Does non-persistent data ever need to be encrypted? If I had a project with confidential data stored in non-persistent class variables should I be doing anything to protect this data?

I am developing for an iOS application.

  • It does not matter if the data are persistent or not but if somebody can access the data while they are there. And if this is possible depends on various factors so that no general answer is possible. Apr 8, 2016 at 14:38
  • @SteffenUllrich I think the "Does non-persistent data ever need to be encrypted?" question can be answered Apr 8, 2016 at 15:06
  • @NeilSmithline: yes, given some specific attack model there will be cases where encryption should be done and where it is not needed. But I actually don't know how to be more specific in that, i.e. without a known attack model and use case. Apr 8, 2016 at 15:22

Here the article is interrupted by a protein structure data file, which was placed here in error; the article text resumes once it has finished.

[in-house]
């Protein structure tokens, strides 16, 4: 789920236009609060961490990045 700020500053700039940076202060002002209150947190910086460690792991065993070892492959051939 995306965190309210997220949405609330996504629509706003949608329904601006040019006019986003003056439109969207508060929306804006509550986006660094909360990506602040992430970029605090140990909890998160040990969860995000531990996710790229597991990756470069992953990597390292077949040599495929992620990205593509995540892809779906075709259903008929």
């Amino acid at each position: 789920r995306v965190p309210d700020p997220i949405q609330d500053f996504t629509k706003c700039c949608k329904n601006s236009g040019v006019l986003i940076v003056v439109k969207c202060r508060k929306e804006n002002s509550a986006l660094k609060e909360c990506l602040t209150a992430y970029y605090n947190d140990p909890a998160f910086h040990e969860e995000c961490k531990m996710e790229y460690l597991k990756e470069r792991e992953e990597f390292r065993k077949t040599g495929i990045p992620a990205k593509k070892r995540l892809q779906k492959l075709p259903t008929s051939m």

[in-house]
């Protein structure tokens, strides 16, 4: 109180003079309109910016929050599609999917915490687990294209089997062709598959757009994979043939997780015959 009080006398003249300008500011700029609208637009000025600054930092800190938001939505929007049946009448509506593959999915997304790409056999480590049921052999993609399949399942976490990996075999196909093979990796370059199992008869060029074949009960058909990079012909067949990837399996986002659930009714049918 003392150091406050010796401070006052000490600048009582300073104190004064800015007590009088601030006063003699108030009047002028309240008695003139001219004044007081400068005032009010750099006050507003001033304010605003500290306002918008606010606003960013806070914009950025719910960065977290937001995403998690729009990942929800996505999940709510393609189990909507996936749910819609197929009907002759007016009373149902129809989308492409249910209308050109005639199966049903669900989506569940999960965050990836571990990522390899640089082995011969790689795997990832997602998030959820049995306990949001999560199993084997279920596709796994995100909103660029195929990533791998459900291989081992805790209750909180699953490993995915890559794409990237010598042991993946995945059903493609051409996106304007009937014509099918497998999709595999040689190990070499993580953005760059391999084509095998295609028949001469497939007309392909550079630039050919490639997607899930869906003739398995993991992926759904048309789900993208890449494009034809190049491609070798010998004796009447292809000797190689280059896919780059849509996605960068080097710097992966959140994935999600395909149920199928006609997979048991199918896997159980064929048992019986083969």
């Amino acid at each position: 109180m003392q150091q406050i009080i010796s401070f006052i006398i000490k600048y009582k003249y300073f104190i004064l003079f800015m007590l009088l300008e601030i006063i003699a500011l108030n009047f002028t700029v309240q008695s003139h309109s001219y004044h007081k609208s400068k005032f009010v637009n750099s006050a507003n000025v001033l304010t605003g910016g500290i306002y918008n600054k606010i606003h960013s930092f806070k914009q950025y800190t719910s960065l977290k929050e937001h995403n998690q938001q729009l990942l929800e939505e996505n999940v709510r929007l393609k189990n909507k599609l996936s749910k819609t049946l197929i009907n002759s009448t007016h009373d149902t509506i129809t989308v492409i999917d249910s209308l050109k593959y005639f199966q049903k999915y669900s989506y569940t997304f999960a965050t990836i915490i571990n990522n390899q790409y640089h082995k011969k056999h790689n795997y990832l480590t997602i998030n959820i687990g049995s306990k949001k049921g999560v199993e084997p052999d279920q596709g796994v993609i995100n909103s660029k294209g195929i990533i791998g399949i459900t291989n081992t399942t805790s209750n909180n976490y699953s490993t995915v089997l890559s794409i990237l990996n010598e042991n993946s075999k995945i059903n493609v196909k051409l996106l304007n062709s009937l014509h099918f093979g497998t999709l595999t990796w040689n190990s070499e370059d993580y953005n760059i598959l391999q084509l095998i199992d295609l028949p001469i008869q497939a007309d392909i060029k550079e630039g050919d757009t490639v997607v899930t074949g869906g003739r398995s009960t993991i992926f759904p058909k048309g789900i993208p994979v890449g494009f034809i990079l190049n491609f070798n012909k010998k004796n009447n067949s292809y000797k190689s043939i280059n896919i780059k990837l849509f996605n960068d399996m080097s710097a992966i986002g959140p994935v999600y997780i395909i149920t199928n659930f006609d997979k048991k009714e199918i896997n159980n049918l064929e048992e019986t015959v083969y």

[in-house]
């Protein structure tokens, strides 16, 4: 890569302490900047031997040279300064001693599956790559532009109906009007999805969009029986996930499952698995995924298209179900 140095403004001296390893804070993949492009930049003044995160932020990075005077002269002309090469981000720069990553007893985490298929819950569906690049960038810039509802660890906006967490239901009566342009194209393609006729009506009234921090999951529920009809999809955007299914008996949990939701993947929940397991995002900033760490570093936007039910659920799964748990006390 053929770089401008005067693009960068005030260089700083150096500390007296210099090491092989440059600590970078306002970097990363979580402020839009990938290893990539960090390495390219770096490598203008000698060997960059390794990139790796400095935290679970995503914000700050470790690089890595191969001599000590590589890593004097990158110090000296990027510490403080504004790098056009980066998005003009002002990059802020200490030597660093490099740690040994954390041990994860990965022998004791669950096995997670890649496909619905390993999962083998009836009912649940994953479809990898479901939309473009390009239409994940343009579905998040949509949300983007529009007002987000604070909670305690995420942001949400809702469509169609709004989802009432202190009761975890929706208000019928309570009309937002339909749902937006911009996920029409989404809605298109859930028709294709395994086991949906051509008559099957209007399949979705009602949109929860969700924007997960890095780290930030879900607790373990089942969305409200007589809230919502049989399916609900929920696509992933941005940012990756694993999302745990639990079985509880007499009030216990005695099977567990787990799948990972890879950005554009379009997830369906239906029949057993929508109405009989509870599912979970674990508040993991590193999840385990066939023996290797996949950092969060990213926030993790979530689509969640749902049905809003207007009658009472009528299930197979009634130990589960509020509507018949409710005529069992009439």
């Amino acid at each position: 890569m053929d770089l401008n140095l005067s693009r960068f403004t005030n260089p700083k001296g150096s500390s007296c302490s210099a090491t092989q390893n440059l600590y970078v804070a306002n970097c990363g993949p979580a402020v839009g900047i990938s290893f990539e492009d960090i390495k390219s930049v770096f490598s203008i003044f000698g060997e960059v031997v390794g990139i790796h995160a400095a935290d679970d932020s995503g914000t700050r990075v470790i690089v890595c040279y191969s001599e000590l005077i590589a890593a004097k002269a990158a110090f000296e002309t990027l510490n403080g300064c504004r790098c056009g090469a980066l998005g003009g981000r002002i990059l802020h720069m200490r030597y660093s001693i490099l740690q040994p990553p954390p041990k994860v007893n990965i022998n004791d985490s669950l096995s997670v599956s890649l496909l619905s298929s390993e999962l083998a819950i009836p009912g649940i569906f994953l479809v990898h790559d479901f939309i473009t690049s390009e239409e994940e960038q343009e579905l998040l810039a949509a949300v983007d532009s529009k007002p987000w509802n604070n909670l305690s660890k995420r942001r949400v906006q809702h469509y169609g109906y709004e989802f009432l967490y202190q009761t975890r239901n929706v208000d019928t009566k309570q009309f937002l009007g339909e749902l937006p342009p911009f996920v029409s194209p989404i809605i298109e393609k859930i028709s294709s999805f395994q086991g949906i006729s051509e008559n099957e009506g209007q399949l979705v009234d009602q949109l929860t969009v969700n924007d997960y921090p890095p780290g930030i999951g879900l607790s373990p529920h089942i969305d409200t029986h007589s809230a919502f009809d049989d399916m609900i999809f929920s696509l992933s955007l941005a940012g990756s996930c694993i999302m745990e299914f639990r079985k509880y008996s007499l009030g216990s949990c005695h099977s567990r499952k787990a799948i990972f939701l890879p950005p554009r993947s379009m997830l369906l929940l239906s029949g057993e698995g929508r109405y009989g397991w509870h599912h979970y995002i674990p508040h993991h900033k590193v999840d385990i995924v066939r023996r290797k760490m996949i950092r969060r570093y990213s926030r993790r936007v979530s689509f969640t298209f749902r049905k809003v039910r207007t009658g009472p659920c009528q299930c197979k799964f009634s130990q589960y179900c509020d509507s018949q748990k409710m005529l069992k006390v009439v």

• 2
    What is your threat model? Is there any regulatory requirements that applies? Is this on a server or a client? The answer varies depending on these parameters and more.
    – Lie Ryan
    Apr 8, 2016 at 17:02
  • I am not sure about regulatory requirements other than that the variables I'm using can potentially carry SPI, so if there's any possibility of them being accessed by anyone other than the user I should encrypt them. This is a client mobile device, my app doesn't have a backend. Apr 10, 2016 at 11:00

1 Answer 1


PCI DSS v3 section 6.5 calls out the need to protect sensitive data even if it is in memory, to help thwart memory scraping attacks. So if you expect to need PCI compliance, yes, you should protect sensitive data even if it's in memory.

I don't know what technology you are using, but even non-persistent data can stick around for a while. For example, strings in .NET don't get automatically destroyed when the all of their references are gone. Strings are stored on the heap and will remain there until the garbage collector removes them.

Encrypting data in ram can be tricky since you now need to protect the encryption key. A native feature like .NET's Secure String, or a hardware security module can be useful in such situations.

I have seen this finding on penetration tests.

You must log in to answer this question.

Not the answer you're looking for? Browse other questions tagged .